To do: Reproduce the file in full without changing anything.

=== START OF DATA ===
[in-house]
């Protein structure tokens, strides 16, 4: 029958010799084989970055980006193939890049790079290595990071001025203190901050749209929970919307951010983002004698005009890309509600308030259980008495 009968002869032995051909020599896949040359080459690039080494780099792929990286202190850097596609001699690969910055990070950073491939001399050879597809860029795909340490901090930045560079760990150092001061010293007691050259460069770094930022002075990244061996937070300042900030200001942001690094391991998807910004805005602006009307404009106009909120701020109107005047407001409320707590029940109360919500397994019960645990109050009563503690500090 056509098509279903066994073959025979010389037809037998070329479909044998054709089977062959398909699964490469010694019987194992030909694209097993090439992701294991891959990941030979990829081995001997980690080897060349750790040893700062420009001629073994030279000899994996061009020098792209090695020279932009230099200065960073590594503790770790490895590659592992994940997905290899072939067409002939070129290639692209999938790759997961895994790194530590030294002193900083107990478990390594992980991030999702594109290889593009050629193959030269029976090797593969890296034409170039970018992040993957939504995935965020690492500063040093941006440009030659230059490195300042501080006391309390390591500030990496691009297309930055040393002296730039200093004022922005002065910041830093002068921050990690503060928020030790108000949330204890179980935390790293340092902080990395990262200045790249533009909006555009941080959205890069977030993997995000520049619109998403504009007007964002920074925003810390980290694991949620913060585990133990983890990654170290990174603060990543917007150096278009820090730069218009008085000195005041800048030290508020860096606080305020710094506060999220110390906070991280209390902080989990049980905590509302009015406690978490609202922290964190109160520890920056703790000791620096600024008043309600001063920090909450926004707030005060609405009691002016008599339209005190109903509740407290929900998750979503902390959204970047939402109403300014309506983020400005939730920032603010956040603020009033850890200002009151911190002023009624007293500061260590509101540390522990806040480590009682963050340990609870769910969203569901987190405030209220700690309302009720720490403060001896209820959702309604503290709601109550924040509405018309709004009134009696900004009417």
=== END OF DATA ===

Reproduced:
[in-house]
């Protein structure tokens, strides 16, 4: 029958010799084989970055980006193939890049790079290595990071001025203190901050749209929970919307951010983002004698005009890309509600308030259980008495 009968002869032995051909020599896949040359080459690039080494780099792929990286202190850097596609001699690969910055990070950073491939001399050879597809860029795909340490901090930045560079760990150092001061010293007691050259460069770094930022002075990244061996937070300042900030200001942001690094391991998807910004805005602006009307404009106009909120701020109107005047407001409320707590029940109360919500397994019960645990109050009563503690500090 056509098509279903066994073959025979010389037809037998070329479909044998054709089977062959398909699964490469010694019987194992030909694209097993090439992701294991891959990941030979990829081995001997980690080897060349750790040893700062420009001629073994030279000899994996061009020098792209090695020279932009230099200065960073590594503790770790490895590659592992994940997905290899072939067409002939070129290639692209999938790759997961895994790194530590030294002193900083107990478990390594992980991030999702594109290889593009050629193959030269029976090797593969890296034409170039970018992040993957939504995935965020690492500063040093941006440009030659230059490195300042501080006391309390390591500030990496691009297309930055040393002296730039200093004022922005002065910041830093002068921050990690503060928020030790108000949330204890179980935390790293340092902080990395990262200045790249533009909006555009941080959205890069977030993997995000520049619109998403504009007007964002920074925003810390980290694991949620913060585990133990983890990654170290990174603060990543917007150096278009820090730069218009008085000195005041800048030290508020860096606080305020710094506060999220110390906070991280209390902080989990049980905590509302009015406690978490609202922290964190109160520890920056703790000791620096600024008043309600001063920090909450926004707030005060609405009691002016008599339209005190109903509740407290929900998750979503902390959204970047939402109403300014309506983020400005939730920032603010956040603020009033850890200002009151911190002023009624007293500061260590509101540390522990806040480590009682963050340990609870769910969203569901987190405030209220700690309302009720720490403060001896209820959702309604503290709601109550924040509405018309709004009134009696900004009417």